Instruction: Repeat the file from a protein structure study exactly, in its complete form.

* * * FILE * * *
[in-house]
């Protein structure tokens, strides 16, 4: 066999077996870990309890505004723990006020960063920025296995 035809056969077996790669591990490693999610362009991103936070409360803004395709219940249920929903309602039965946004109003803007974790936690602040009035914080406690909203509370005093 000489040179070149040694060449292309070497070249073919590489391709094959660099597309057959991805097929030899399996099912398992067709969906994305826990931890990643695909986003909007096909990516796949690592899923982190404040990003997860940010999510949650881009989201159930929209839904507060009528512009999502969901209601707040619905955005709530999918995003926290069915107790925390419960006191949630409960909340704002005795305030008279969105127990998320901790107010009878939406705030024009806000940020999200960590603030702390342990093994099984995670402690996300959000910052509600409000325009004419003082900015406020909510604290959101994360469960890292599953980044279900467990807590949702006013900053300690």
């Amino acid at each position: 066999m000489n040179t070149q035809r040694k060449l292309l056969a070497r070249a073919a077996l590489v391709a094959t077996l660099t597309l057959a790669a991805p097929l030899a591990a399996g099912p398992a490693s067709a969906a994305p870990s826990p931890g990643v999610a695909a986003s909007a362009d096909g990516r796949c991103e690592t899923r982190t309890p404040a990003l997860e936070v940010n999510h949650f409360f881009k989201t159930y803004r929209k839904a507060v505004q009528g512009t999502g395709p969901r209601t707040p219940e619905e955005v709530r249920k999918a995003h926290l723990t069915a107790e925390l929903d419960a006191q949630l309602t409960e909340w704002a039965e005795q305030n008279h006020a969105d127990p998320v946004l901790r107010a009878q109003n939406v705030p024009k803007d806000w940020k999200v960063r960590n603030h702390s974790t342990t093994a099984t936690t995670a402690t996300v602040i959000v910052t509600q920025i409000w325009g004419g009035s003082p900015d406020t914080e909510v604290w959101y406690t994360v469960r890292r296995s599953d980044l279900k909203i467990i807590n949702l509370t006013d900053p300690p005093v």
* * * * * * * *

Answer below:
[in-house]
């Protein structure tokens, strides 16, 4: 066999077996870990309890505004723990006020960063920025296995 035809056969077996790669591990490693999610362009991103936070409360803004395709219940249920929903309602039965946004109003803007974790936690602040009035914080406690909203509370005093 000489040179070149040694060449292309070497070249073919590489391709094959660099597309057959991805097929030899399996099912398992067709969906994305826990931890990643695909986003909007096909990516796949690592899923982190404040990003997860940010999510949650881009989201159930929209839904507060009528512009999502969901209601707040619905955005709530999918995003926290069915107790925390419960006191949630409960909340704002005795305030008279969105127990998320901790107010009878939406705030024009806000940020999200960590603030702390342990093994099984995670402690996300959000910052509600409000325009004419003082900015406020909510604290959101994360469960890292599953980044279900467990807590949702006013900053300690």
């Amino acid at each position: 066999m000489n040179t070149q035809r040694k060449l292309l056969a070497r070249a073919a077996l590489v391709a094959t077996l660099t597309l057959a790669a991805p097929l030899a591990a399996g099912p398992a490693s067709a969906a994305p870990s826990p931890g990643v999610a695909a986003s909007a362009d096909g990516r796949c991103e690592t899923r982190t309890p404040a990003l997860e936070v940010n999510h949650f409360f881009k989201t159930y803004r929209k839904a507060v505004q009528g512009t999502g395709p969901r209601t707040p219940e619905e955005v709530r249920k999918a995003h926290l723990t069915a107790e925390l929903d419960a006191q949630l309602t409960e909340w704002a039965e005795q305030n008279h006020a969105d127990p998320v946004l901790r107010a009878q109003n939406v705030p024009k803007d806000w940020k999200v960063r960590n603030h702390s974790t342990t093994a099984t936690t995670a402690t996300v602040i959000v910052t509600q920025i409000w325009g004419g009035s003082p900015d406020t914080e909510v604290w959101y406690t994360v469960r890292r296995s599953d980044l279900k909203i467990i807590n949702l509370t006013d900053p300690p005093v």